What major patterns do the Java APIs utilize?
John Moore Design patterns are used and supported extensively throughout the Java APIs. Here are some examples:
- The Model-View-Controller design pattern is used extensively throughout the Swing API.
- The getInstance() method in java.util.Calendar is an example of a simple form of the Factory Method design pattern.
- The classes java.lang.System and java.sql.DriverManager are examples of the Singleton pattern, although they are not implemented using the approach recommended in the GoF book but with static methods.
- The Prototype pattern is supported in Java through the clone() method defined in class Object and the use of java.lang.Cloneable interface to grant permission for cloning.
- The Java Swing classes support the Command pattern by providing an Action interface and an AbstractAction class.
- The Java 1.1 event model is based on the observer pattern. In addition, the interface java.util.Observable and the class java.util.Observer provide support for this pattern.
- The Adapter pattern is used extensively by the adapter classes in java.awt.event.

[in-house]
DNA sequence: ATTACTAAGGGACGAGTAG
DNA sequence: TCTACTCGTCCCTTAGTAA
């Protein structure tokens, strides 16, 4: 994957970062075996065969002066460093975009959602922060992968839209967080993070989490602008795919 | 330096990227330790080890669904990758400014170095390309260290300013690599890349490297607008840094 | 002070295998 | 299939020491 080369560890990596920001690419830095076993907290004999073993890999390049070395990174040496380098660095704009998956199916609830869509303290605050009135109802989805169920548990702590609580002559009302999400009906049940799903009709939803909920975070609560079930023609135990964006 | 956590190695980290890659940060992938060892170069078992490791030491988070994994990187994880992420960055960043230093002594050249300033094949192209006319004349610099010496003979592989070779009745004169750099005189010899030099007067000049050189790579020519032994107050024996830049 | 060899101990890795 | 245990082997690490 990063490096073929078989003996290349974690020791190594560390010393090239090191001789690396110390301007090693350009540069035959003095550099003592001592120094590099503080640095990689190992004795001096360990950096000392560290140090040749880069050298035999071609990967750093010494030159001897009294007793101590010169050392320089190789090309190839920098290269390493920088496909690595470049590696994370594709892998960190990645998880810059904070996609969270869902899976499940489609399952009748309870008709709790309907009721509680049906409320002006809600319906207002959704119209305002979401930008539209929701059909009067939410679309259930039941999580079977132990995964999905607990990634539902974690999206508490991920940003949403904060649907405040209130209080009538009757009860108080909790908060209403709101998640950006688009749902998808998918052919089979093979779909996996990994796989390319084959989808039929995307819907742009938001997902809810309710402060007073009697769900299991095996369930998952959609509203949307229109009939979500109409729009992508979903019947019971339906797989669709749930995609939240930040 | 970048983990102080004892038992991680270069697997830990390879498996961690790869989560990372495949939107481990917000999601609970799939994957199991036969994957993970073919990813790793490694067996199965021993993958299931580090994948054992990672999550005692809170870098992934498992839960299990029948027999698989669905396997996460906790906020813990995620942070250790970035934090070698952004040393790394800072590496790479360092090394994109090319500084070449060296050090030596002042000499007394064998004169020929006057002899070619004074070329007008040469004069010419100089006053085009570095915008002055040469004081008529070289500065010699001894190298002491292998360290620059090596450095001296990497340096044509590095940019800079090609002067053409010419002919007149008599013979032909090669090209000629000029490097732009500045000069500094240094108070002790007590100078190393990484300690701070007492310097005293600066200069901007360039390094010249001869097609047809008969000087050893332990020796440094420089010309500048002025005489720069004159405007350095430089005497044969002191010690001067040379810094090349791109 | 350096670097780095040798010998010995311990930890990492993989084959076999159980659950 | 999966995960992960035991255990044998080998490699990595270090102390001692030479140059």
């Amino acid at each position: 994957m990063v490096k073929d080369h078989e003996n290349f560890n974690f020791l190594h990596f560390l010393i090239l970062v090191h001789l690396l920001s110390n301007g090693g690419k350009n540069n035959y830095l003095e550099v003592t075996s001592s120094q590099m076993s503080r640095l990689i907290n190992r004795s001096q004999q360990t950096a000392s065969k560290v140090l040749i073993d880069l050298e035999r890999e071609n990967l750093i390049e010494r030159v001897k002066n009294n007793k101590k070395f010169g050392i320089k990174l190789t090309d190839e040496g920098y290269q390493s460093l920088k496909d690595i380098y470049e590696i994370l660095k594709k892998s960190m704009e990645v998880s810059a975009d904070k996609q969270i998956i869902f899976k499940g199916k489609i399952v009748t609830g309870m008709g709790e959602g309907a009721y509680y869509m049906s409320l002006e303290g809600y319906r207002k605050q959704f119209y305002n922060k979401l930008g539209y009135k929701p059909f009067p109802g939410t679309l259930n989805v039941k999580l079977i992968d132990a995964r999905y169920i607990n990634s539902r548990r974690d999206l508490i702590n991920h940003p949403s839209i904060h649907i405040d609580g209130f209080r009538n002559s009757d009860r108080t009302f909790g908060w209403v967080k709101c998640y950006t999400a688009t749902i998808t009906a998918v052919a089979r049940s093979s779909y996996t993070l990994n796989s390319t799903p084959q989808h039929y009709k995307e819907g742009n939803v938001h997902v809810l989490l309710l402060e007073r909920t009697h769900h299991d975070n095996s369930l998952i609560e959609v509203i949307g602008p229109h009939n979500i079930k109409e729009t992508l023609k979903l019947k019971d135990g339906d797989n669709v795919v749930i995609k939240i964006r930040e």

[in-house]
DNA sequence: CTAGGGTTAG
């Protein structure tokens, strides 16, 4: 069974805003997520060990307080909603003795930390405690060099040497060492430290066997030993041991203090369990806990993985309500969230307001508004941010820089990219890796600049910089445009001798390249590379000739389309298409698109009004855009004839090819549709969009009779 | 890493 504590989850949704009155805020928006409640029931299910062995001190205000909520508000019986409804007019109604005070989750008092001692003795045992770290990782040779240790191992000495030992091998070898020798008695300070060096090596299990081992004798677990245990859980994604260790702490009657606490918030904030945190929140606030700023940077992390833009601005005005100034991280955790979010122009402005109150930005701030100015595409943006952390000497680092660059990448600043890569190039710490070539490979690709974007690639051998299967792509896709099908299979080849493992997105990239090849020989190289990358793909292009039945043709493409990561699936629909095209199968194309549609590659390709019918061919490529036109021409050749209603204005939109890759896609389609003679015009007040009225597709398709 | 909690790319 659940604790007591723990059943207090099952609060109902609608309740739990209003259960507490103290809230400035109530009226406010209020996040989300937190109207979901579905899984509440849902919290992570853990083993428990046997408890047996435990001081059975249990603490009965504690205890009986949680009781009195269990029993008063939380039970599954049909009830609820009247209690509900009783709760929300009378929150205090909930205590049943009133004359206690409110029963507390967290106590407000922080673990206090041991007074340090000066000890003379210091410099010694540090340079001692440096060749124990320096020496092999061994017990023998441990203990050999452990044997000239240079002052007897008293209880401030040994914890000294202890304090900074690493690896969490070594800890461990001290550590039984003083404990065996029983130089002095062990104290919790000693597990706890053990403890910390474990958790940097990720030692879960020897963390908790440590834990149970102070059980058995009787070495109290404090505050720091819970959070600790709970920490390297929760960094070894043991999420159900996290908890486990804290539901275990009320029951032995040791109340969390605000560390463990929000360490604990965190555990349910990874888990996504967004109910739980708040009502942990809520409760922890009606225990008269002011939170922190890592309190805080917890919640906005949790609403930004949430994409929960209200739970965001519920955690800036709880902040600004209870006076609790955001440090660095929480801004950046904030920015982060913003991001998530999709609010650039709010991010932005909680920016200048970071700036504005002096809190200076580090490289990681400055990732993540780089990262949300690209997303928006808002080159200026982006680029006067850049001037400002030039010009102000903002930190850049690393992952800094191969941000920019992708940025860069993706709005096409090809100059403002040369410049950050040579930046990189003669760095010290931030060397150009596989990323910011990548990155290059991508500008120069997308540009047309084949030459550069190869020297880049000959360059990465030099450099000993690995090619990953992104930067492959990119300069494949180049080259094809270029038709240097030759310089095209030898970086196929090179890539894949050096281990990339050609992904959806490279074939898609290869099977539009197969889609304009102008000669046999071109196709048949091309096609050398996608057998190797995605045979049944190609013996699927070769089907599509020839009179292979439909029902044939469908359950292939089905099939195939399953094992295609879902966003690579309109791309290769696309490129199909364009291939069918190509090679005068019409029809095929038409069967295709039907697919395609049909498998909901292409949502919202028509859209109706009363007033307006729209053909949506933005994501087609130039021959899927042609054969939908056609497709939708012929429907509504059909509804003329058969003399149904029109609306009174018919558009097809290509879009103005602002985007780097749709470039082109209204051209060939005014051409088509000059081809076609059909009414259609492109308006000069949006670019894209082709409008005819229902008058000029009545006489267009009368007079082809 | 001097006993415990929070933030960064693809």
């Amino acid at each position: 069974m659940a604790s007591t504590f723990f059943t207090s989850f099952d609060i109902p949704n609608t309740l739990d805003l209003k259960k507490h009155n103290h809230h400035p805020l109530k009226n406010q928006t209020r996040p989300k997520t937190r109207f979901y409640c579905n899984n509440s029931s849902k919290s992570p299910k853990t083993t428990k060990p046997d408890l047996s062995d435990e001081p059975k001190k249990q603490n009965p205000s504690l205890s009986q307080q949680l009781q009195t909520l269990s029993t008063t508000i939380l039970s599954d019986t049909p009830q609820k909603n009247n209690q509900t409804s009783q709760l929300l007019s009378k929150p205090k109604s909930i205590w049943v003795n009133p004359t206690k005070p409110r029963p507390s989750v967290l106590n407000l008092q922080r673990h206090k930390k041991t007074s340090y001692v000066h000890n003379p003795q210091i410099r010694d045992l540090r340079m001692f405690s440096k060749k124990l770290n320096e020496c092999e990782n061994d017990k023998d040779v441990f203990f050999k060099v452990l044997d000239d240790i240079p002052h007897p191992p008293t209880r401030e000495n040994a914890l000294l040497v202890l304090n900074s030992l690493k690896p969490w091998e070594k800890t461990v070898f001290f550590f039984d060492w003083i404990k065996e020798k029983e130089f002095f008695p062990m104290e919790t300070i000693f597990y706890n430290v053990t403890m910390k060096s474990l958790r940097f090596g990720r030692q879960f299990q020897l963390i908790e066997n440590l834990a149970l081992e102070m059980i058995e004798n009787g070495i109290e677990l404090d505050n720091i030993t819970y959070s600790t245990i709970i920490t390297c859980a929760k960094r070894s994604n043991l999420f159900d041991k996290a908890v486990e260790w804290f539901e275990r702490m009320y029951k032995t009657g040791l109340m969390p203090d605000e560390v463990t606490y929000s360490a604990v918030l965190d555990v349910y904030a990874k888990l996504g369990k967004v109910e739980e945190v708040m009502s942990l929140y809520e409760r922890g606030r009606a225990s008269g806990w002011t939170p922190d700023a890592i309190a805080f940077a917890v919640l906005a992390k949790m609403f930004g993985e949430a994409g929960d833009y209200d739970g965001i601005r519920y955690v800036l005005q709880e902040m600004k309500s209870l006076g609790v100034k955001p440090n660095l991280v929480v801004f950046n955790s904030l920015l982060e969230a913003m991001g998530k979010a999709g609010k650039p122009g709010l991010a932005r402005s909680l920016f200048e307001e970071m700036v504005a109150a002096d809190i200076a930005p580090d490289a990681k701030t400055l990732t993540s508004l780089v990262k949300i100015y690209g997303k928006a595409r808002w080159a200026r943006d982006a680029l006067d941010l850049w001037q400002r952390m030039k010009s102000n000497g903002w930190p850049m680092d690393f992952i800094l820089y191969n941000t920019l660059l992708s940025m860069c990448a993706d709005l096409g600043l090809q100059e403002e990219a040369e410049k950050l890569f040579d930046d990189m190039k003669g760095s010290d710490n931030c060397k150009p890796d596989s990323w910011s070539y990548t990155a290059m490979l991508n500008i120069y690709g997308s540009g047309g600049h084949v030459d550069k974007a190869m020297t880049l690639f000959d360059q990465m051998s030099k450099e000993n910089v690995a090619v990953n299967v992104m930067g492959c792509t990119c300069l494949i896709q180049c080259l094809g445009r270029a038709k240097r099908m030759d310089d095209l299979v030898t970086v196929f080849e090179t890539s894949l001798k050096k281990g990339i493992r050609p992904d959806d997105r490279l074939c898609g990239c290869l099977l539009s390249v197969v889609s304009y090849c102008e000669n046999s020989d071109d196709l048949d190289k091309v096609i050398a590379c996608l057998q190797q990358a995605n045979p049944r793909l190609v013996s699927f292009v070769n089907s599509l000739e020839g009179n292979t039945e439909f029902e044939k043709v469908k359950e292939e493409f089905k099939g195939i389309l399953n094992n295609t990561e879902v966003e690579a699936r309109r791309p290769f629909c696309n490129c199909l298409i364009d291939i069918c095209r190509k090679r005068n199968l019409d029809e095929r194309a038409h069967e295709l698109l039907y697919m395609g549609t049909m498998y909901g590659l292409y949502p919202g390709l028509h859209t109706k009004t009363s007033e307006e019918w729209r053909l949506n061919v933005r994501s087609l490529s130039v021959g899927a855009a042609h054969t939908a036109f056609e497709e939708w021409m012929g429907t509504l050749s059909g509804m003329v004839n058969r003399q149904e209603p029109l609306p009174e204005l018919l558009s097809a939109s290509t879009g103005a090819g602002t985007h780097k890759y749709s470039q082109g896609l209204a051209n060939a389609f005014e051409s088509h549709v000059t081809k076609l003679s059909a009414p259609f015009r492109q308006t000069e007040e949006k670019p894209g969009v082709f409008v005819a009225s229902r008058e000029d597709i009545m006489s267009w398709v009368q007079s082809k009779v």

- The Proxy pattern is used extensively in the implementation of Java's Remote Method Invocation (RMI) and Interface Definition Language (IDL) features.
- The structure of Component and Container classes in java.awt provide a good example of the Composite pattern.
- The Bridge pattern can be found in the separation of the components in java.awt (e.g., Button and List), and their counterparts in java.awt.peer.
- [Felleisen 1998] Matthias Felleisen and Daniel P. Friedman, A Little Java, a Few Patterns, MIT Press, 1998.
- [Grand 1998] Mark Grand, Patterns in Java, Volume 1, John Wiley & Sons, 1998.
- [Grand 1999] Mark Grand, Patterns in Java, Volume 2, John Wiley & Sons, 1999.
- [Cooper 2000] James W. Cooper, Java Design Patterns: A Tutorial, Addison-Wesley, 2000.